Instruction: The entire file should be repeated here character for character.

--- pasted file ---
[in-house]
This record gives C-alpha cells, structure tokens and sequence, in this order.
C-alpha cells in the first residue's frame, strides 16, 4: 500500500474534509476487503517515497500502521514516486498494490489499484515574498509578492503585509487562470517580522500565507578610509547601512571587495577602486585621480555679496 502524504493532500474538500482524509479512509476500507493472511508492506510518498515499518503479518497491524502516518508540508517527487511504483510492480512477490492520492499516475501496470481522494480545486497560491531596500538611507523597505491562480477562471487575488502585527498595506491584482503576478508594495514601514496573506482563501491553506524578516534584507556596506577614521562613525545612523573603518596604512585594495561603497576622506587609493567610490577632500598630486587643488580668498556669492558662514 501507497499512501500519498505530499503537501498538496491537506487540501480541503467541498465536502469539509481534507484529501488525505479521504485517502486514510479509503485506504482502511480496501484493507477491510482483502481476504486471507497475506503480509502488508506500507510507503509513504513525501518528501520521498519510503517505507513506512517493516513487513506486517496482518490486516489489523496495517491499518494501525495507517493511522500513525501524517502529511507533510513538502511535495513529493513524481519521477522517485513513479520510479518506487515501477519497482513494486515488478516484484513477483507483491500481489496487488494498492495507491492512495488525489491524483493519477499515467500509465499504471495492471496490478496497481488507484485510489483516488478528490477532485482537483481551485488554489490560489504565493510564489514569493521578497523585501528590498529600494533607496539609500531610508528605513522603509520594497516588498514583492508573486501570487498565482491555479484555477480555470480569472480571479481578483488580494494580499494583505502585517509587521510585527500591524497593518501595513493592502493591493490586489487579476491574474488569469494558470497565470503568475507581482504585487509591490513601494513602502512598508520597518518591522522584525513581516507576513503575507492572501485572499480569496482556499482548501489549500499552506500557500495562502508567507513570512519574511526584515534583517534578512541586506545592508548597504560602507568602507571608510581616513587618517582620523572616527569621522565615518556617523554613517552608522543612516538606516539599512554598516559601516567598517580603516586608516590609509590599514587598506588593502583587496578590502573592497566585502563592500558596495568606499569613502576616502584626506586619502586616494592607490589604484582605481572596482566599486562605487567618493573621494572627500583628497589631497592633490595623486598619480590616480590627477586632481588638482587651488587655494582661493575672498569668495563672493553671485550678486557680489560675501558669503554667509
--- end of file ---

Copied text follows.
[in-house]
This record gives C-alpha cells, structure tokens and sequence, in this order.
C-alpha cells in the first residue's frame, strides 16, 4: 500500500474534509476487503517515497500502521514516486498494490489499484515574498509578492503585509487562470517580522500565507578610509547601512571587495577602486585621480555679496 502524504493532500474538500482524509479512509476500507493472511508492506510518498515499518503479518497491524502516518508540508517527487511504483510492480512477490492520492499516475501496470481522494480545486497560491531596500538611507523597505491562480477562471487575488502585527498595506491584482503576478508594495514601514496573506482563501491553506524578516534584507556596506577614521562613525545612523573603518596604512585594495561603497576622506587609493567610490577632500598630486587643488580668498556669492558662514 501507497499512501500519498505530499503537501498538496491537506487540501480541503467541498465536502469539509481534507484529501488525505479521504485517502486514510479509503485506504482502511480496501484493507477491510482483502481476504486471507497475506503480509502488508506500507510507503509513504513525501518528501520521498519510503517505507513506512517493516513487513506486517496482518490486516489489523496495517491499518494501525495507517493511522500513525501524517502529511507533510513538502511535495513529493513524481519521477522517485513513479520510479518506487515501477519497482513494486515488478516484484513477483507483491500481489496487488494498492495507491492512495488525489491524483493519477499515467500509465499504471495492471496490478496497481488507484485510489483516488478528490477532485482537483481551485488554489490560489504565493510564489514569493521578497523585501528590498529600494533607496539609500531610508528605513522603509520594497516588498514583492508573486501570487498565482491555479484555477480555470480569472480571479481578483488580494494580499494583505502585517509587521510585527500591524497593518501595513493592502493591493490586489487579476491574474488569469494558470497565470503568475507581482504585487509591490513601494513602502512598508520597518518591522522584525513581516507576513503575507492572501485572499480569496482556499482548501489549500499552506500557500495562502508567507513570512519574511526584515534583517534578512541586506545592508548597504560602507568602507571608510581616513587618517582620523572616527569621522565615518556617523554613517552608522543612516538606516539599512554598516559601516567598517580603516586608516590609509590599514587598506588593502583587496578590502573592497566585502563592500558596495568606499569613502576616502584626506586619502586616494592607490589604484582605481572596482566599486562605487567618493573621494572627500583628497589631497592633490595623486598619480590616480590627477586632481588638482587651488587655494582661493575672498569668495563672493553671485550678486557680489560675501558669503554667509